The New York Times just published Dr. Fauci’s inspiring message to “future generations of scientists” as he gets ready to retire and start the “next chapter” in his life. Perhaps the opening is what is most arresting:
Although I hesitate to use the hackneyed expression “It seems like just yesterday,” it does feel that way as I prepare to leave the National Institutes of Health after over five decades. As I look back at my career, I see lessons that may be useful to the next generation of scientists and health workers who will be called on to address the unexpected public health challenges that will inevitably emerge.
We can certainly all share in that feeling when looking back on one’s own life: It always seems like “just yesterday”.
Dr. Fauci recalls his long career that started when he was just 27, fresh out of residency training in New York City, and how it was marked by a series of pandemics that needed to be tackled – the first was HIV-AIDS, the last Covid 19 and how he ended up often informing Presidents, starting with Reagan and ending with Trump and Biden; he suggested how to tackle the threats and he notes, with a degree of astonishment, how difficult it was to establish a winning strategy to address Covid 19 despite improved medical knowledge and effective vaccines – all because of widespread public misinformation and disinformation. Not mentioning, of course, that he had to deal with Trump, a conspiracy-addicted President through the most delicate phase.
Despite the difficulties and setbacks, Dr. Fauci lived through with Covid, his conclusion is nevertheless optimistic: He calls on medics and health workers alike, to not ever hesitate to speak out and inform the wider public. He appears to really believe that science together with politics can deliver solid, reliable and trustworthy public health ensuring a free-from-disease future for humanity.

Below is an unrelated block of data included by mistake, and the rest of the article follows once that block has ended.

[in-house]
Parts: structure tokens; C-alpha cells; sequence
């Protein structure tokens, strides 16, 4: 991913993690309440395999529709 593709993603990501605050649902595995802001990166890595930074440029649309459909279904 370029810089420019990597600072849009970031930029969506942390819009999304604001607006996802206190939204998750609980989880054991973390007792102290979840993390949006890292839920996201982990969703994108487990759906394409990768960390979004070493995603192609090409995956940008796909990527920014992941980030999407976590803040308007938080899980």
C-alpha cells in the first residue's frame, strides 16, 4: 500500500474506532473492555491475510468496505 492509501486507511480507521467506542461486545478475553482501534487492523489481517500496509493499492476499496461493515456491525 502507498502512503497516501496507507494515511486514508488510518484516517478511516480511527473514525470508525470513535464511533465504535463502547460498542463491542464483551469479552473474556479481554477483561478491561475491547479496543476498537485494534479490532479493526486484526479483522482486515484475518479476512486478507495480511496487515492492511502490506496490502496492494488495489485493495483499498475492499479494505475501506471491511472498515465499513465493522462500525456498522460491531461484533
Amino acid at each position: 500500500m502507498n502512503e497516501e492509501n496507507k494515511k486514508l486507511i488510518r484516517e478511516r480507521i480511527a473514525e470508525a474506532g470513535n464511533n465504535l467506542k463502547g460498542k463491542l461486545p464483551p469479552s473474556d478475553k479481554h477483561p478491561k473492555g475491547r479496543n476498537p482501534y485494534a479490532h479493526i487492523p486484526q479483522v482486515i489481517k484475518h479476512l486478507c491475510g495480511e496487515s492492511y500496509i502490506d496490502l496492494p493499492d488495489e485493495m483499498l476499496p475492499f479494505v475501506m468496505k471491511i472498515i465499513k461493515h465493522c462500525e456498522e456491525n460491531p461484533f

Will future historians agree with Dr. Fauci? In principle, he is right but in practice, how feasible is it under present circumstances?
Medical research, the public health sector and politics: Stormy relations that Dr. Fauci successfully navigated – but how easy will it be for others?
Politics and public opinion have a way of cutting off at the knees even the best medical science gurus of the caliber of Dr. Fauci: His achievements are – nobody can doubt it – phenomenal and invaluable. He was among the first to assist AIDS patients and he played a crucial role in discovering ways to address the disease; and he was the father of one of the most successful American aid program ever, President George W. Bush’s PEPFAR, the President’s Emergency Plan for AIDS Relief program, which has saved 20 million lives globally.
But Covid 19? Dr. Fauci wasn’t able to prevent President Biden from putting a stop to Covid prevention measures and substantially declaring the pandemic over, while it continued to kill hundreds of Americans this summer and is still doing so now.
And Dr. Fauci is leaving the scene before the last word is said about the controversy that has arisen around the origin of Covid. It continues to fester with increasing numbers of people (and not just in the Republican party but also in the medical community) believing that it was a lab leak engineered by the Chinese. All he did manage to do was to support President Biden’s decision to let the Senate Health Committee investigate the origins of Covid.
The investigation led to an interim report released on 27 October by Senator Richard Burr, Republican of North Carolina which, alas turned out to be inconclusive: it merely said the coronavirus pandemic was most likely caused by a laboratory incident in China without offering any real new evidence. Thus as the New York Times concluded at the time, one may expect “a new wave of political wrangling over Covid’s origins if Republicans gain control” of Congress. The midterms returned them to control of the House, so we can indeed expect more political debate instead of any serious scientific investigation.